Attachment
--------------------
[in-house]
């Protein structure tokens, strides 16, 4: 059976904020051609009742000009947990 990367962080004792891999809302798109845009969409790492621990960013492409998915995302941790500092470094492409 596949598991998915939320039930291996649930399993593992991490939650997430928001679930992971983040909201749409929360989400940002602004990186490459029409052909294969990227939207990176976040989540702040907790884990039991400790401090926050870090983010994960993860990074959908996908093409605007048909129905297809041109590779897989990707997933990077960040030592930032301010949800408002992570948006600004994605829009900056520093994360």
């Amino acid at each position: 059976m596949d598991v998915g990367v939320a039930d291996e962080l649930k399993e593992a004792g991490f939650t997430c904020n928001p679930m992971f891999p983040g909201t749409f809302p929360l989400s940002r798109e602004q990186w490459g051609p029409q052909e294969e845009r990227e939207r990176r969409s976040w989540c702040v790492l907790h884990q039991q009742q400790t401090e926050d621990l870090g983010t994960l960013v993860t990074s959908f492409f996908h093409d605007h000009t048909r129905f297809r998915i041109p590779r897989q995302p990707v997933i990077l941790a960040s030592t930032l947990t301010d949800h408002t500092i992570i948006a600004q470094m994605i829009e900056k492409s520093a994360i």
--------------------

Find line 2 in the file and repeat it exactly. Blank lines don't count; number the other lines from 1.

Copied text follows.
């Protein structure tokens, strides 16, 4: 059976904020051609009742000009947990 990367962080004792891999809302798109845009969409790492621990960013492409998915995302941790500092470094492409 596949598991998915939320039930291996649930399993593992991490939650997430928001679930992971983040909201749409929360989400940002602004990186490459029409052909294969990227939207990176976040989540702040907790884990039991400790401090926050870090983010994960993860990074959908996908093409605007048909129905297809041109590779897989990707997933990077960040030592930032301010949800408002992570948006600004994605829009900056520093994360």